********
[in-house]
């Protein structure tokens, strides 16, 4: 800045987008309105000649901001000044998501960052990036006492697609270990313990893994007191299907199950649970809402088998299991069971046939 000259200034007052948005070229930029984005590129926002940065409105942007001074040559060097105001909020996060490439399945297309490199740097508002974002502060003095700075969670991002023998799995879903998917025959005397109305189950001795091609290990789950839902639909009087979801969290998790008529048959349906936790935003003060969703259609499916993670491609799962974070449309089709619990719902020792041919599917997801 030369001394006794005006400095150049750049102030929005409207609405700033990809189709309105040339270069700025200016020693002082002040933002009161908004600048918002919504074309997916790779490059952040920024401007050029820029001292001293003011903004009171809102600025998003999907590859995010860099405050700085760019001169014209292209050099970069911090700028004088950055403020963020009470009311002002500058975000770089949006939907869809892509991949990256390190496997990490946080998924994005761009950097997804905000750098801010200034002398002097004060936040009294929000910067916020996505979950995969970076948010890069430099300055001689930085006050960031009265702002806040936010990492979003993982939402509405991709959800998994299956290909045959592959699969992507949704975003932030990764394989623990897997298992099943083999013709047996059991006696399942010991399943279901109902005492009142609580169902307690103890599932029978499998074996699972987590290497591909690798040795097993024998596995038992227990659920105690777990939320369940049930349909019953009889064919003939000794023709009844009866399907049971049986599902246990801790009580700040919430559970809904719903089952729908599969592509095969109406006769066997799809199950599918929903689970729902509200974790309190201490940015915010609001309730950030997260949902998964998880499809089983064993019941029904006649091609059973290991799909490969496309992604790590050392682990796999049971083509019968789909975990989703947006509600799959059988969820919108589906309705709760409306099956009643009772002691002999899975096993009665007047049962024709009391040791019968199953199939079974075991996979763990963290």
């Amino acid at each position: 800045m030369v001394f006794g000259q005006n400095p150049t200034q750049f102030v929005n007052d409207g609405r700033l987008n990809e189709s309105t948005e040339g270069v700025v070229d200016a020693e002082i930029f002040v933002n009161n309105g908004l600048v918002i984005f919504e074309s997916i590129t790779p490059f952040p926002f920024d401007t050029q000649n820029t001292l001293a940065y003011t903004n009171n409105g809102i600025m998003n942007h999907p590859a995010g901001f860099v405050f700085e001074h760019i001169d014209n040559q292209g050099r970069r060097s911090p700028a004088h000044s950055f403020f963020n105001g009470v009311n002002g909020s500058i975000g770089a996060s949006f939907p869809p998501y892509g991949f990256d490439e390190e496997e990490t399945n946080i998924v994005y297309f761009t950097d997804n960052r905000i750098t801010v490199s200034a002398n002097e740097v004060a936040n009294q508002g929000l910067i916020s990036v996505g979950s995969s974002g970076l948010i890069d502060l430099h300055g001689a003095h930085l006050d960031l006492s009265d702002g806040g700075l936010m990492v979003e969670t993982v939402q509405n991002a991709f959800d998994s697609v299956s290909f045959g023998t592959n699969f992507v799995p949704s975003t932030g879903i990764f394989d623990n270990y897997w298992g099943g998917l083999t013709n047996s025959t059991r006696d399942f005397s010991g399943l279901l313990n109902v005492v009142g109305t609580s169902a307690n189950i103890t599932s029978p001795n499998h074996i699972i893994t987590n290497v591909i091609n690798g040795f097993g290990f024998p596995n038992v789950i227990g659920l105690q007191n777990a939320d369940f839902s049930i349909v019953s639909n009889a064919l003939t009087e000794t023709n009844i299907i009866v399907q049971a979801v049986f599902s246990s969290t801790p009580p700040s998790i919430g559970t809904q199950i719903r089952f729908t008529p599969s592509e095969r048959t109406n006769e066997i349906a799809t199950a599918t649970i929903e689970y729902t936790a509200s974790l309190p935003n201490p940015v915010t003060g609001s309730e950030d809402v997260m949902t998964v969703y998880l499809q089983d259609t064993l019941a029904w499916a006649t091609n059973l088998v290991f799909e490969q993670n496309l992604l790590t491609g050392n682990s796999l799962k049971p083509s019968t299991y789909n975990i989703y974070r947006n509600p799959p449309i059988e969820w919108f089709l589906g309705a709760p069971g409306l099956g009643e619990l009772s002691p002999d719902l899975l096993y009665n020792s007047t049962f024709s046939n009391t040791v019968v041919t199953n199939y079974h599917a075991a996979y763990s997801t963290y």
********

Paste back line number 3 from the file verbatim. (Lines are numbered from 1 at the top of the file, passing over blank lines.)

């Amino acid at each position: 800045m030369v001394f006794g000259q005006n400095p150049t200034q750049f102030v929005n007052d409207g609405r700033l987008n990809e189709s309105t948005e040339g270069v700025v070229d200016a020693e002082i930029f002040v933002n009161n309105g908004l600048v918002i984005f919504e074309s997916i590129t790779p490059f952040p926002f920024d401007t050029q000649n820029t001292l001293a940065y003011t903004n009171n409105g809102i600025m998003n942007h999907p590859a995010g901001f860099v405050f700085e001074h760019i001169d014209n040559q292209g050099r970069r060097s911090p700028a004088h000044s950055f403020f963020n105001g009470v009311n002002g909020s500058i975000g770089a996060s949006f939907p869809p998501y892509g991949f990256d490439e390190e496997e990490t399945n946080i998924v994005y297309f761009t950097d997804n960052r905000i750098t801010v490199s200034a002398n002097e740097v004060a936040n009294q508002g929000l910067i916020s990036v996505g979950s995969s974002g970076l948010i890069d502060l430099h300055g001689a003095h930085l006050d960031l006492s009265d702002g806040g700075l936010m990492v979003e969670t993982v939402q509405n991002a991709f959800d998994s697609v299956s290909f045959g023998t592959n699969f992507v799995p949704s975003t932030g879903i990764f394989d623990n270990y897997w298992g099943g998917l083999t013709n047996s025959t059991r006696d399942f005397s010991g399943l279901l313990n109902v005492v009142g109305t609580s169902a307690n189950i103890t599932s029978p001795n499998h074996i699972i893994t987590n290497v591909i091609n690798g040795f097993g290990f024998p596995n038992v789950i227990g659920l105690q007191n777990a939320d369940f839902s049930i349909v019953s639909n009889a064919l003939t009087e000794t023709n009844i299907i009866v399907q049971a979801v049986f599902s246990s969290t801790p009580p700040s998790i919430g559970t809904q199950i719903r089952f729908t008529p599969s592509e095969r048959t109406n006769e066997i349906a799809t199950a599918t649970i929903e689970y729902t936790a509200s974790l309190p935003n201490p940015v915010t003060g609001s309730e950030d809402v997260m949902t998964v969703y998880l499809q089983d259609t064993l019941a029904w499916a006649t091609n059973l088998v290991f799909e490969q993670n496309l992604l790590t491609g050392n682990s796999l799962k049971p083509s019968t299991y789909n975990i989703y974070r947006n509600p799959p449309i059988e969820w919108f089709l589906g309705a709760p069971g409306l099956g009643e619990l009772s002691p002999d719902l899975l096993y009665n020792s007047t049962f024709s046939n009391t040791v019968v041919t199953n199939y079974h599917a075991a996979y763990s997801t963290y």